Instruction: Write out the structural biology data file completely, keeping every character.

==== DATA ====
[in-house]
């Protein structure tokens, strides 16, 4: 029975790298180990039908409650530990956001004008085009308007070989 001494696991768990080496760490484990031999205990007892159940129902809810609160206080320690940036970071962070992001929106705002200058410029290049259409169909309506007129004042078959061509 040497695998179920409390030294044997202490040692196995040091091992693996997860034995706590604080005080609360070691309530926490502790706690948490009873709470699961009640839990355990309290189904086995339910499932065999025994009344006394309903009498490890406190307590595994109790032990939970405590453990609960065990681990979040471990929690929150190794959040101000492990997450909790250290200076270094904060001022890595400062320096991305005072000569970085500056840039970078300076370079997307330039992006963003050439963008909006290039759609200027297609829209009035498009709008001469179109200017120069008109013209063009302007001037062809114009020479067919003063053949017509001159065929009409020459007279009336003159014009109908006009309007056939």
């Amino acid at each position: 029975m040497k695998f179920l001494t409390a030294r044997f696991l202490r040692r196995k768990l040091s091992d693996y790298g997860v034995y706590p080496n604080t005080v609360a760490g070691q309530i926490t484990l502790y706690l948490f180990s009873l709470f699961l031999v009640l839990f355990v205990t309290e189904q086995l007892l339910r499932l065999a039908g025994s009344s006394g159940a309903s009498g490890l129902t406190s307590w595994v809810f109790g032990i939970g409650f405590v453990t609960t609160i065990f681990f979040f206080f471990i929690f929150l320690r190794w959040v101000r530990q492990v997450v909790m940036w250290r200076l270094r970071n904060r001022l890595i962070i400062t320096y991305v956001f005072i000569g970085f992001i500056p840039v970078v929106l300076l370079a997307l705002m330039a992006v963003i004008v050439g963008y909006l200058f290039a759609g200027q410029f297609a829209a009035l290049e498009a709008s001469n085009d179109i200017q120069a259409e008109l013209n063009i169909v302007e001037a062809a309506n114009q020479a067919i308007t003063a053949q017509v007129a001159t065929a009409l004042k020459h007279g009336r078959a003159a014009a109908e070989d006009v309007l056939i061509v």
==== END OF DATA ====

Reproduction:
[in-house]
């Protein structure tokens, strides 16, 4: 029975790298180990039908409650530990956001004008085009308007070989 001494696991768990080496760490484990031999205990007892159940129902809810609160206080320690940036970071962070992001929106705002200058410029290049259409169909309506007129004042078959061509 040497695998179920409390030294044997202490040692196995040091091992693996997860034995706590604080005080609360070691309530926490502790706690948490009873709470699961009640839990355990309290189904086995339910499932065999025994009344006394309903009498490890406190307590595994109790032990939970405590453990609960065990681990979040471990929690929150190794959040101000492990997450909790250290200076270094904060001022890595400062320096991305005072000569970085500056840039970078300076370079997307330039992006963003050439963008909006290039759609200027297609829209009035498009709008001469179109200017120069008109013209063009302007001037062809114009020479067919003063053949017509001159065929009409020459007279009336003159014009109908006009309007056939």
């Amino acid at each position: 029975m040497k695998f179920l001494t409390a030294r044997f696991l202490r040692r196995k768990l040091s091992d693996y790298g997860v034995y706590p080496n604080t005080v609360a760490g070691q309530i926490t484990l502790y706690l948490f180990s009873l709470f699961l031999v009640l839990f355990v205990t309290e189904q086995l007892l339910r499932l065999a039908g025994s009344s006394g159940a309903s009498g490890l129902t406190s307590w595994v809810f109790g032990i939970g409650f405590v453990t609960t609160i065990f681990f979040f206080f471990i929690f929150l320690r190794w959040v101000r530990q492990v997450v909790m940036w250290r200076l270094r970071n904060r001022l890595i962070i400062t320096y991305v956001f005072i000569g970085f992001i500056p840039v970078v929106l300076l370079a997307l705002m330039a992006v963003i004008v050439g963008y909006l200058f290039a759609g200027q410029f297609a829209a009035l290049e498009a709008s001469n085009d179109i200017q120069a259409e008109l013209n063009i169909v302007e001037a062809a309506n114009q020479a067919i308007t003063a053949q017509v007129a001159t065929a009409l004042k020459h007279g009336r078959a003159a014009a109908e070989d006009v309007l056939i061509v």